General NewsLitigation

Significant Court rules council not liable for accident

By July 9, 2024 No Comments
Tree root

South Dublin County Council is not liable for an accident in which a retired cleaner injured herself by tripping over the roots of a tree that had erupted onto a footpath and created a hazard for pedestrians, a judge ruled today.

The decision of Judge James O’Donohue in the Circuit Civil Court means that local authorities are not legally liable for such accidents – providing they have not taken any action to repair their footpaths damaged by tree root intrusions.

Judge O’Donohue, in his ruling on a personal injury claim by 70-year-old Mary Fagan, of Arthur Griffith Park, Lucan, Co Dublin, said he agreed with the legal submissions presented to the court by barrister Paul McKeon on behalf of the county council.

Mr McKeon told Judge O’Donohue that his client’s contention that its failure to repair the footpath at the site of the accident did not confer liable for accident to Ms Fagan on the basis of the nonfeasance rule whereby a tree is considered to form part of the public road.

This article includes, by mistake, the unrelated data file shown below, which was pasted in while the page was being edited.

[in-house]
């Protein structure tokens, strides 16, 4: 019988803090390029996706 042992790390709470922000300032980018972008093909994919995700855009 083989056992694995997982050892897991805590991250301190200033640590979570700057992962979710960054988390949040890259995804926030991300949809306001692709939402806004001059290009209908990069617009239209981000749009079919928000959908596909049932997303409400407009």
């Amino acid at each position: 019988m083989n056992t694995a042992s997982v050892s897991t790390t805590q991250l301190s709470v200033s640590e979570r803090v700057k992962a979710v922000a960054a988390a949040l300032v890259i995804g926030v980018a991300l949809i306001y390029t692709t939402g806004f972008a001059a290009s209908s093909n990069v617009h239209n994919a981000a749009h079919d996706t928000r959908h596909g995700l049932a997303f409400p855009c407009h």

The duty of a road authority to maintain the tree was actionable only in respect of misfeasance, negligence caused by a repair to the footpath or the removal of branches or roots or of the tree itself.

Mr McKeon said that if a tree did not fall within the definition of a road under the Roads Act, the local council, in its capacity as the roads authority, would not have any power to attend to a tree, to lop and cut branches or to remove it in the case of tree root action. Under legislation a tree was defined as part of the road.

“It is submitted that although the definition does not specifically refer to trees it does include any structure or thing for the amenity of road users and for the protection of the environment,” Mr McKeon said. “Trees provide a considerable benefit and amenity to the public in general and road users.”

Mr McKeon told the court that street trees played a crucial role in capturing pollutants and particulates from the air which could significantly improve air quality.

He said Ms Fagan’s claim had been entirely predicated on the admitted fact that the council had omitted to carry out any works to deal with the incremental damage that had been caused to the footpath due to tree root intrusion.

Judge O’Donohue, stating that the court sympathised with Ms Fagan who had suffered a genuine and significant injury to her wrist, said South Dublin County Council was entitled to an order for its legal costs against her.

*In contentious business, a solicitor may not calculate fees or other charges as a percentage or proportion of any award or settlement.*

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